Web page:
disturbances may be correlated; the same, incidentally, can occur
with any components in multivariate models. Because the cycle in
each series is driven by two disturbances, there are two sets of
disturbances and *Stamp* assumes that they have the same
variance matrix (Koopman et al. 2000, p. 76), that is:

(5)

where **Σ**_{k} is a *N* *N*
variance matrix.

*Stamp* has pre-programmed the following exogenous
intervention variables used in this study:

1. AO: it is an unusually large value of the *irregular*
disturbance at a particular time. It can be captured by an
*impulse* intervention variable that takes the value of the
outliers as one at that particular time, and zero elsewhere. If
*t*_{ao} is the time of the outlier, then the
exogenous intervention variable has the following form:

2. LS: this kind of intervention handles a *structural
break* in which the level of the series shifts up or down. It is
modeled by a *step* intervention variable that is zero before
the event and one after it. If *t*_{LS} is the
time of the level shift, then the exogenous intervention variable
has the following form:

Table A-1 illustrates the nature of the outputs used in the main text. The figures are taken from table 1 in the text.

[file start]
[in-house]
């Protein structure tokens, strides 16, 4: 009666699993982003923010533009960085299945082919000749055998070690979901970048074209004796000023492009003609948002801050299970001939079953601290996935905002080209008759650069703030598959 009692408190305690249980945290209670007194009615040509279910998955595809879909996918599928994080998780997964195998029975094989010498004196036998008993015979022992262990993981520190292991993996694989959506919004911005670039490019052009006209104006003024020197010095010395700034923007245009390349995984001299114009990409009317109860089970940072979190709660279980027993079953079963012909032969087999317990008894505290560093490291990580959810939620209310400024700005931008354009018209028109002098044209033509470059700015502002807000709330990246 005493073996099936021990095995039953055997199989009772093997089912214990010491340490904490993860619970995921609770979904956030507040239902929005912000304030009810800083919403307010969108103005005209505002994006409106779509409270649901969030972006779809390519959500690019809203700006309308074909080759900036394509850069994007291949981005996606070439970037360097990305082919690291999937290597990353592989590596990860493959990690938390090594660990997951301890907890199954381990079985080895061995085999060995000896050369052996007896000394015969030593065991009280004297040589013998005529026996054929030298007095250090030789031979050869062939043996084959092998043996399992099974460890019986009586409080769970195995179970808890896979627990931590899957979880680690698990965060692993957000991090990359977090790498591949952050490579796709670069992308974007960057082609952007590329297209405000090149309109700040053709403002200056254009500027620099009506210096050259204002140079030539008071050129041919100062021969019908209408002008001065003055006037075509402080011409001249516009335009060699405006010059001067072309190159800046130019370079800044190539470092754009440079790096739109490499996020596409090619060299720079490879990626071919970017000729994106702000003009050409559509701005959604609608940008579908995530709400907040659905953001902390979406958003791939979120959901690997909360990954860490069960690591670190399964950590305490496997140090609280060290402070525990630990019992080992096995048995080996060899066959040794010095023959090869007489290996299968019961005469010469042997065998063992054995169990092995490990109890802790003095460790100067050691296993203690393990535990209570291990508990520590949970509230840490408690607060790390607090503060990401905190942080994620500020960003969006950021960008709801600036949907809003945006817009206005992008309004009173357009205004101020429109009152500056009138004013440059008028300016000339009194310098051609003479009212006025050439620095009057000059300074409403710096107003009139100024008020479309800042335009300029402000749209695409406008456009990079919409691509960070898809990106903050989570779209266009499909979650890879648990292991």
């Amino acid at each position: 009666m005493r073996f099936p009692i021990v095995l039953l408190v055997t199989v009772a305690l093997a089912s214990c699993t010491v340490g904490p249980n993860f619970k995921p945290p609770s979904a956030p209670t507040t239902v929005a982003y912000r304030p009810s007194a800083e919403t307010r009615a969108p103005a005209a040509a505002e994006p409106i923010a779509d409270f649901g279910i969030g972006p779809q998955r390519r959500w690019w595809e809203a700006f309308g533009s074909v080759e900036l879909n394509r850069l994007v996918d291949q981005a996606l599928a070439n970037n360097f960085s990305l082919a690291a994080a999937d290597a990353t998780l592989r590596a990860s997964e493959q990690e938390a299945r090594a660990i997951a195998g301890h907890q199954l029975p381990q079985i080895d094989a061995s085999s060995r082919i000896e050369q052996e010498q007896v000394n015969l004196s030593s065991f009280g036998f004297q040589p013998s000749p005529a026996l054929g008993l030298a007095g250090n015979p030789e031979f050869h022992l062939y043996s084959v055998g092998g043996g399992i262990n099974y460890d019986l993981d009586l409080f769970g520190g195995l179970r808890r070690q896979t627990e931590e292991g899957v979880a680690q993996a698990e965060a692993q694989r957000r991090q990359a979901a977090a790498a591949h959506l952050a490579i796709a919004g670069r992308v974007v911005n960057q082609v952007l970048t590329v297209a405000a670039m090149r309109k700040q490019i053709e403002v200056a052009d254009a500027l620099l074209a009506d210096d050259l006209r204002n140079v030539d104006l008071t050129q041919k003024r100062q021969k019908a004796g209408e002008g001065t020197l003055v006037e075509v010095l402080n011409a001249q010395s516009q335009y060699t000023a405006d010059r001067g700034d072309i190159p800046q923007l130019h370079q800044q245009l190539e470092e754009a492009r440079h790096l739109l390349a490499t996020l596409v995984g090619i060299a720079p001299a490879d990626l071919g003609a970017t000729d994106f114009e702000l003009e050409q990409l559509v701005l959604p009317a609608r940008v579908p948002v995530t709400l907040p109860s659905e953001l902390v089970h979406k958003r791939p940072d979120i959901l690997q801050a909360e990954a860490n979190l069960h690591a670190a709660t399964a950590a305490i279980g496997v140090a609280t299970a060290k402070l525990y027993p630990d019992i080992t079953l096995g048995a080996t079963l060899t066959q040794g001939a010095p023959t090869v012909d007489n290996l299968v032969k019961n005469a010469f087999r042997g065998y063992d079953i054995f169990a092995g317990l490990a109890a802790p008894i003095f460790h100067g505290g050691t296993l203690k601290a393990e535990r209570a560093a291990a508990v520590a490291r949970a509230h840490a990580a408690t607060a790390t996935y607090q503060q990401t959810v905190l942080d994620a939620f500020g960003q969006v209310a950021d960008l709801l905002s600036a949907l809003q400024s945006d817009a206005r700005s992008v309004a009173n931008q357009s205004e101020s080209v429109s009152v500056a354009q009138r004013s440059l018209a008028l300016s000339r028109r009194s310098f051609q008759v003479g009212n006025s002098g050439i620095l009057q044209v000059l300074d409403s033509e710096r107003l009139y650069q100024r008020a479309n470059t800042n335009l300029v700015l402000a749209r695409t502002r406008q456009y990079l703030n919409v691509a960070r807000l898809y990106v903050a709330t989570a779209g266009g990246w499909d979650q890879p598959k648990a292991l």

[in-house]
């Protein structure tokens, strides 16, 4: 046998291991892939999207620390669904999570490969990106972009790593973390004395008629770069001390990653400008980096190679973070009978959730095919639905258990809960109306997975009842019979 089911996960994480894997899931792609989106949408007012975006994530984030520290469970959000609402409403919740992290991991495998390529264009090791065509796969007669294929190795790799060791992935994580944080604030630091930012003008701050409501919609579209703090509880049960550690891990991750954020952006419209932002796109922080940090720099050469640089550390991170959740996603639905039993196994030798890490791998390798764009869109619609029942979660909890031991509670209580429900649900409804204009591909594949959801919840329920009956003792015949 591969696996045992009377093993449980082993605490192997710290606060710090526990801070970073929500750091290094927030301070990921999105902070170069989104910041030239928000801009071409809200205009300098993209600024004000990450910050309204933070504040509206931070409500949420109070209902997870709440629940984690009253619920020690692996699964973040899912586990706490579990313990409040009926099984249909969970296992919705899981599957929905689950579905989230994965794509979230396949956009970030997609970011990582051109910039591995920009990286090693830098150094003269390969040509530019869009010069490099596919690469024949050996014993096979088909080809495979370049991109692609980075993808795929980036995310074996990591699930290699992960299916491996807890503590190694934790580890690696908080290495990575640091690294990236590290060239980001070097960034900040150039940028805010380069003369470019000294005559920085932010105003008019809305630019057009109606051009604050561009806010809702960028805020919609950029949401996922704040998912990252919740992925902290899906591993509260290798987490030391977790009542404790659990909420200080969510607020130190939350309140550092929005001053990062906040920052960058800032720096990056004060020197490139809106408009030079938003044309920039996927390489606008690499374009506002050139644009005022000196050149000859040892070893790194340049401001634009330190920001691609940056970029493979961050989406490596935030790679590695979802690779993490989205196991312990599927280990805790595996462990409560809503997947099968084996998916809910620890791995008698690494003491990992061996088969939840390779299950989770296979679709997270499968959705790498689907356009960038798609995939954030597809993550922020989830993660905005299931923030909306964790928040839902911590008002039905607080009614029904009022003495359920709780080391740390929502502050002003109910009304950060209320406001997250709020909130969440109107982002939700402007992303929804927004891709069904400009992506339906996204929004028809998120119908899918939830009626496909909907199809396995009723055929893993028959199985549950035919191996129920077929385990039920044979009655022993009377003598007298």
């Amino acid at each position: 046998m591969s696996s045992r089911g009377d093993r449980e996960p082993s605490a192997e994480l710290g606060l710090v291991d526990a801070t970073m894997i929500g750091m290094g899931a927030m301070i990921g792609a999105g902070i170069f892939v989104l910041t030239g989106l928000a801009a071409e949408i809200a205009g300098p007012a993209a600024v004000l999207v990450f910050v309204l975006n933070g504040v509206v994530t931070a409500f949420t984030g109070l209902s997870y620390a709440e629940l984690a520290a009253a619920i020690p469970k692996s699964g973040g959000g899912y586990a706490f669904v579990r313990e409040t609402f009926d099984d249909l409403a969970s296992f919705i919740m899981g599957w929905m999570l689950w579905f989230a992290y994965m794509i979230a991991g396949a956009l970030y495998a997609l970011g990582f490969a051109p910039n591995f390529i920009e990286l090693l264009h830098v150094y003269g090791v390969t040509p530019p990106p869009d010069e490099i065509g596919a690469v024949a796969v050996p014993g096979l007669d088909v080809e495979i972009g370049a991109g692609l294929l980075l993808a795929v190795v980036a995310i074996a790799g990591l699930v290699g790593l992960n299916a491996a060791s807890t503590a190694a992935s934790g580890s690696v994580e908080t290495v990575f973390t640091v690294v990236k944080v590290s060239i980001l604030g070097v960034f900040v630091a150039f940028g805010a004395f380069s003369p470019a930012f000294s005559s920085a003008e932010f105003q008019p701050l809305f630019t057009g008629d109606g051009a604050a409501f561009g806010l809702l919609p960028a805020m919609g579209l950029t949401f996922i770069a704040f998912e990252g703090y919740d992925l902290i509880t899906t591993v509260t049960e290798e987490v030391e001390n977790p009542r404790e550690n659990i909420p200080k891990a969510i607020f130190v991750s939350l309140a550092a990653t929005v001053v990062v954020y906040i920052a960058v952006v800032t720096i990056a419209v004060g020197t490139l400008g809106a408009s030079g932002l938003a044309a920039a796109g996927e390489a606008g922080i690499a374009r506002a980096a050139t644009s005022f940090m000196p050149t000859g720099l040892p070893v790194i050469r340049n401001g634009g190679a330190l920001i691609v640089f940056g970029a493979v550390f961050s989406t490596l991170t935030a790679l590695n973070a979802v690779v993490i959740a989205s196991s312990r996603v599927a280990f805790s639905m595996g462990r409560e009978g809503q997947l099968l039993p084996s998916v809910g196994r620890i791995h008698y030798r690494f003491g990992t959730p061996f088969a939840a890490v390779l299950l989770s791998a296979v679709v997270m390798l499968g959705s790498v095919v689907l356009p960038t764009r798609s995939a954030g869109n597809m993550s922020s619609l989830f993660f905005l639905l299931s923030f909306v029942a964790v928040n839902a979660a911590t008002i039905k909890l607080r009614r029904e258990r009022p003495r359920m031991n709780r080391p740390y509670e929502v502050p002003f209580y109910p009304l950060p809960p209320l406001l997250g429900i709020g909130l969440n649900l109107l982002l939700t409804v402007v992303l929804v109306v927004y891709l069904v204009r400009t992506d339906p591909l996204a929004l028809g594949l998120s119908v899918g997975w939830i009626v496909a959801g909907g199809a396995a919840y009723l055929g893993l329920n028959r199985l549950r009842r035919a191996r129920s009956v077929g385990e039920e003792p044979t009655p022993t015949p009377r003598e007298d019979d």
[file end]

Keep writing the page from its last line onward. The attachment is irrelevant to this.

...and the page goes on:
The diagnosis test statistics for a single series in an STS model are the following (see Koopman 2000, pp. 182-183):

- Normality test: the Doornik-Hansen statistic, which is the Bowman-Shenton statistic with the correction of Doornik and Hansen. Under the null hypothesis that the residuals are normally distributed, the 5% critical value is approximately 6.0.
- Heteroskedasticity test: A two-sided
*F*-test that compares the residual sums of squares for the first and last thirds of the residuals series. - DW: The Durbin-Watson statistic for residual autocorrelation;
under the null hypothesis, it is distributed approximately as
*N*(0,1/*T*),*T*being the number of observations. - Box-Ljung
*Q*-statistic: A test of residual serial correlation, based on the first*P*residual autocorrelations and distributed as chi-square, with*P*-*n*+1 df, when*n*parameters are estimated.

1. See appendix 1 for the definition of the intervention variables.

^{1} Corresponding
author: M. Scaglione, Institute for Economics & Tourism,
University of Applied Sciences Valais, TECHNO-Ple Sierre 3, CH 3960
Sierre, Switzerland. E-mail: miriam.scaglione@hevs.ch.

^{2} A. Mungall, Ecole
Htelire de Lausanne, Le Chalet--Gobet, CH - 1000 Lausanne 25,
Switzerland. E-mail: Andrew.Mungall@ehl.ch.